Thursday, December 30, 2010

Addiction, continued

This is a complex disease. It is resistant to treatment. It is subject to relapse.

Dr. Phil McGraw on addition

More later. The South Kansas City Observer extends condolences to the family of Ken Gurley and to the South Patrol officer forced to shoot him dead the morning of December 29th

This post had its genesis in the sad shooting death of one Kenny Gurley yesterday morning. Mr. Gurley was shot by a Kansas City Missouri police officer when he did not comply with orders to drop a length of metal pipe, and lunged at the officer. Here's the newspaper article on the incident. I posted the above, but ran out of time to flesh out the thoughts behind these few words.

Mr. Gurley, 40, per the testimony of his grieving mother to the press, has struggled with meth addiction for several years. He was approaching about one year of sobriety from the meth during this time. (It's funny, a friend who is about to have her one year of sobriety from alcohol was telling me about how she'd noticed that a lot of people get a little funky around that one year mark...) Neighbors had noticed a man matching Mr. Gurley's description acting oddly during the early morning, running around in the 40 degree temps without a shirt, punching the air. One neighbor noticed Mr. Gurley and another man looking into the windows of houses in the neighborhood. When they battered down the door to the empty home on 111th Terrace, they called 911.

Now, if I lent you my scanner for an hour, you would notice that these prowler calls are pretty common, and the police take them seriously. If they respond to an address, and find an open door, they will "hold the air" and carefully investigate until they know that there is no one there who is a threat to them or others. So it is with this care that the officers approached the house on 111th Terrace when they noted the open door. It didn't take long before they came across Mr. Gurley and another man as they came out the front door. Mr. Gurley had a length of pipe in his hand. He was commanded to drop the pipe. He did not drop the pipe. Per the KCPD, he threatened the officer, and he was shot twice, fatally.

The reason why I started this post with the quote from Dr. Phil was to make a note of his difficult addiction. Like I said in response to comments in the initial post, the will has a lot to do with the compulsive behavior of addiction. Using is a choice, not using is a choice, stopping is a choice and starting back up is a choice. How the addict can be helped to make the choice to stop and stay stopped is something that is up for debate. Despite anything you may have heard, no treatment modality has a 100% effectiveness/no relapse rate.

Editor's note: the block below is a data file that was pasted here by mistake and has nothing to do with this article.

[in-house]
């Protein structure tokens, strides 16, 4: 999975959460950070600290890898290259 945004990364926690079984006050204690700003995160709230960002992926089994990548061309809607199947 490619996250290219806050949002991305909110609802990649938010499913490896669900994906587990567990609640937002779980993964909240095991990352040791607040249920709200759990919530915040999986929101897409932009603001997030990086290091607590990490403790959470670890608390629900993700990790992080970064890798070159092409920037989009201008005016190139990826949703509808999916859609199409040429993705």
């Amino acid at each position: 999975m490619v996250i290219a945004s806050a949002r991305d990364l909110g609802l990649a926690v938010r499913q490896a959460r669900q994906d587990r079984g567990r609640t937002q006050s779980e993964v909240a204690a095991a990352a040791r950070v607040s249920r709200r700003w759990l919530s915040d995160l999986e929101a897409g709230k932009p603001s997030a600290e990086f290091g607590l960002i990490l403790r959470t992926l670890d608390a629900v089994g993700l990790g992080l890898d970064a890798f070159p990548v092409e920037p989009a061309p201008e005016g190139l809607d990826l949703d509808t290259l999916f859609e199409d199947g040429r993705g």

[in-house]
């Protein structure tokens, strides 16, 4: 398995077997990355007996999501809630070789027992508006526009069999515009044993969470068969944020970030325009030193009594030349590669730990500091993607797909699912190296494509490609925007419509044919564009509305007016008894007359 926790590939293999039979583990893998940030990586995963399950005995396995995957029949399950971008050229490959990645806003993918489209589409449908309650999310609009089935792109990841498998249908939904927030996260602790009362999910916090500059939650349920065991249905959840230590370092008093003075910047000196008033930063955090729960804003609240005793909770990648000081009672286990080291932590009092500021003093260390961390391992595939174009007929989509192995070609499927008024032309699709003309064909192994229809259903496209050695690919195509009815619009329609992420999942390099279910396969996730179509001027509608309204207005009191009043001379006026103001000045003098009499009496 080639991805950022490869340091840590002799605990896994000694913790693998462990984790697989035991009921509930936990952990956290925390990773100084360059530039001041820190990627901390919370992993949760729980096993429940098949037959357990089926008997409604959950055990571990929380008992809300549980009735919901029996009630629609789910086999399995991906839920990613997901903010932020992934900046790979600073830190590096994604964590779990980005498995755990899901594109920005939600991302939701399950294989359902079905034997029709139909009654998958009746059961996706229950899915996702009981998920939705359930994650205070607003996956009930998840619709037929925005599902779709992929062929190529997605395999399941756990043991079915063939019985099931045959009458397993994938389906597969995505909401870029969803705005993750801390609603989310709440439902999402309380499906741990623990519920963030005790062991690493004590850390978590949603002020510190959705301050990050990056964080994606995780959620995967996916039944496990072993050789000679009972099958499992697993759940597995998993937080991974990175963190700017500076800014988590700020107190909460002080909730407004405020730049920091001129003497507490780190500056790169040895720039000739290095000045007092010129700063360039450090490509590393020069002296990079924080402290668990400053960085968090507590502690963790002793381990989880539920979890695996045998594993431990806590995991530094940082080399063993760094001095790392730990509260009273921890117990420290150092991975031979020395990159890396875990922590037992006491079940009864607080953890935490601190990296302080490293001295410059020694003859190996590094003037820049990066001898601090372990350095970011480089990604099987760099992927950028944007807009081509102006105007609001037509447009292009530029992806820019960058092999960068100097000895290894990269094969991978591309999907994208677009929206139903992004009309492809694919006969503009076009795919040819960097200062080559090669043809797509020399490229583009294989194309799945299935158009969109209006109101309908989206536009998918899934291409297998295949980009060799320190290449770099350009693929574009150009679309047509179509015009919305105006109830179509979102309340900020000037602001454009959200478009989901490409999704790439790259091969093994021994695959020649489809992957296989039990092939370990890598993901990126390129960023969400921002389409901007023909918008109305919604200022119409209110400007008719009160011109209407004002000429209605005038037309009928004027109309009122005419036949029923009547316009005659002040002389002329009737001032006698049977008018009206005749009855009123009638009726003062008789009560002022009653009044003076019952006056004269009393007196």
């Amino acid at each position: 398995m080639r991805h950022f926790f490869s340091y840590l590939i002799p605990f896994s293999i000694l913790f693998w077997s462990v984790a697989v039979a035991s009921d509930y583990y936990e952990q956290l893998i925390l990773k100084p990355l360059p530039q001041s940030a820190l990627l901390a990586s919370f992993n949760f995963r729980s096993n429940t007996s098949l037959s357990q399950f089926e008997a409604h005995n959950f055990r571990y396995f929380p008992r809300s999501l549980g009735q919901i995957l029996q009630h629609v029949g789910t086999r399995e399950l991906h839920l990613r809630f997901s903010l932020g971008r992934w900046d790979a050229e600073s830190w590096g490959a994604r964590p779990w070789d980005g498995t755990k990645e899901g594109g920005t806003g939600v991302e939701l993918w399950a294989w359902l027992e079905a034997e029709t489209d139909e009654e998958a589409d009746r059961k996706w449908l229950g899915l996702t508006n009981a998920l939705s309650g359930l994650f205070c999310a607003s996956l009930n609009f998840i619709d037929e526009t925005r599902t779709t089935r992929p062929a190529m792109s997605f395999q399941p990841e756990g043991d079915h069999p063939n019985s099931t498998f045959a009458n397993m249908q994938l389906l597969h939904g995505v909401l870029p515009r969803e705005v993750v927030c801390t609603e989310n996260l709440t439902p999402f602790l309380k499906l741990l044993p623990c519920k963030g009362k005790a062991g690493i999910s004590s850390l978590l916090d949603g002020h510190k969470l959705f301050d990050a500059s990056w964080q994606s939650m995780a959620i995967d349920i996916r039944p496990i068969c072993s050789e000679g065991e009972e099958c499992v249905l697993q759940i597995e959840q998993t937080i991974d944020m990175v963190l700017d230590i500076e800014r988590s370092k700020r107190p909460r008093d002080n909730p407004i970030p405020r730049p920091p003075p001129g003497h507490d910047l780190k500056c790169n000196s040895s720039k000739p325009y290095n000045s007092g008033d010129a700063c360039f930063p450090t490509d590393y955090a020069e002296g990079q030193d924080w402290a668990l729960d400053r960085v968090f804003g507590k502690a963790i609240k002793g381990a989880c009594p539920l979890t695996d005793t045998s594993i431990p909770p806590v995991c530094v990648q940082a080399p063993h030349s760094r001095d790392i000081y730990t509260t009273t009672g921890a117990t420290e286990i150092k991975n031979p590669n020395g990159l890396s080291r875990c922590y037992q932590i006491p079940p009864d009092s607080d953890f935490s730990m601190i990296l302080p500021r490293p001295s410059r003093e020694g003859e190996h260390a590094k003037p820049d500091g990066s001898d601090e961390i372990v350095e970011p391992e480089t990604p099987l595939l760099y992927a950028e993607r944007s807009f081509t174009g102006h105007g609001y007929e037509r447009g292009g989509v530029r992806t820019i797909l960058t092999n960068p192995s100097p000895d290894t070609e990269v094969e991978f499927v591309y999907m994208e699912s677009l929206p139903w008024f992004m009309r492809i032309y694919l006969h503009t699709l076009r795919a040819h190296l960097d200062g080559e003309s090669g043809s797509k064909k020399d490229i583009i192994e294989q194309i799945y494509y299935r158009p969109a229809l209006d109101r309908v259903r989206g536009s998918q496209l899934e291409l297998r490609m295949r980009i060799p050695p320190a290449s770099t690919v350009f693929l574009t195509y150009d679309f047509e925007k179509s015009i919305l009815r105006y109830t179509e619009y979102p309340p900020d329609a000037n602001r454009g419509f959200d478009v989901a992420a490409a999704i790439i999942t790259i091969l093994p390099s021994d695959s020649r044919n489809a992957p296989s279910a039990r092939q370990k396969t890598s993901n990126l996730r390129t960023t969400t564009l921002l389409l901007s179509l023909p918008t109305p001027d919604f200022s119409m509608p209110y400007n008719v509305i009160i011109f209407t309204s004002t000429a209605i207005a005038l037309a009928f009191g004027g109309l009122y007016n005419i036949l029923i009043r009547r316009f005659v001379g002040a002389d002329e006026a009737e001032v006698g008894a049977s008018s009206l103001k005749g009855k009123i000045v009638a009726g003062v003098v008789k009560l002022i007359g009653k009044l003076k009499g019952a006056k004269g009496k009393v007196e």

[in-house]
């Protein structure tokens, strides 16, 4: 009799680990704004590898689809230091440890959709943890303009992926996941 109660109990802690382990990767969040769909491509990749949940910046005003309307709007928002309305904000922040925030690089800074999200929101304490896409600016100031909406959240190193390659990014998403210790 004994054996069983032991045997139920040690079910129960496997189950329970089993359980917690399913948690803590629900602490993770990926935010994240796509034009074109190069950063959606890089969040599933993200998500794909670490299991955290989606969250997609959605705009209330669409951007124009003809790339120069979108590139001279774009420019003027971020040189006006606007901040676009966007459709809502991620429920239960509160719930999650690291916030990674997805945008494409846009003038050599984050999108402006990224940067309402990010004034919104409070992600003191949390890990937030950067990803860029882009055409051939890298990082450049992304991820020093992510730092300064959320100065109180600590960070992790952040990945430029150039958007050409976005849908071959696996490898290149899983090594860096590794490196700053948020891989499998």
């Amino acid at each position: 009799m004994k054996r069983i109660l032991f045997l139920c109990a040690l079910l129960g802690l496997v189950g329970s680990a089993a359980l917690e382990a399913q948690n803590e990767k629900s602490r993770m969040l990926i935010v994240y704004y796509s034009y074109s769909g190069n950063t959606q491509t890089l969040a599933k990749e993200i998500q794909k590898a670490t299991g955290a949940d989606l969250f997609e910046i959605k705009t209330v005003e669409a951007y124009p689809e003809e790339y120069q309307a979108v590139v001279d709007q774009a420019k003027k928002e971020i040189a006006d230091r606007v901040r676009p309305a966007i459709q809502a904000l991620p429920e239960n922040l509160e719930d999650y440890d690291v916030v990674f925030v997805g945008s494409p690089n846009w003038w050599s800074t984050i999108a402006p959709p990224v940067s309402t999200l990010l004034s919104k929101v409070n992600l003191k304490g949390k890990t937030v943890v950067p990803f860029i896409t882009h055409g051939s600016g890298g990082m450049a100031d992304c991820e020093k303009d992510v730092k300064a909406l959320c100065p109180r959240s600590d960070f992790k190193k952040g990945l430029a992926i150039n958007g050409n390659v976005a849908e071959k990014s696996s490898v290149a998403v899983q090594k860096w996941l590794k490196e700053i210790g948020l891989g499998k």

You can hear it in the anguish of his mother(KSHB video here), wishing there had been another way, wishing he had gotten back in treatment, wishing he hadn't have used again. I am sure the police officer wished there had been another way, but he wanted to go home at the end of his shift. There was a threat to that, and he had to respond as he had been trained to that threat. His response will be evaluated. I hope the Monday morning quarterbacking will be kept to a minimum, the evaluation fair and balanced.

I was noting this crime, one of several shootings over the past few days in Kansas City, because of the sad aspect of Mr. Gurley's losing battle with addition. It was not meant to be a debate over the causes of addiction per se or the best way to treat them. It was with the sadness that Mr. Gurley made the decision to use meth on Wednesday morning. That decision caused his premature death. His mother is sad at the permanent loss of hope for her son. The officer is sad he had to take a life and may be anxious for what it means for his law enforcement career. I am sad because, well, no man is an island. Mr. Gurley's death, along with the death of Sujendra Amarasingham, and Ivan Miller in November, and 100 plus other homicide victims in our city, should make us all sad. Then it should make us all mad, and ready to take action.

That is all, just a sadness at the waste of life, and a wondering if we can develop several good therapies for helping someone make the decision to stop using mind altering substances and take on life straight and sober, life the good the bad and the ugly.


Ann T. said...

Dear The Observer,
Oh yes. When we read a story like this, we have a reaction and then go on to the next one.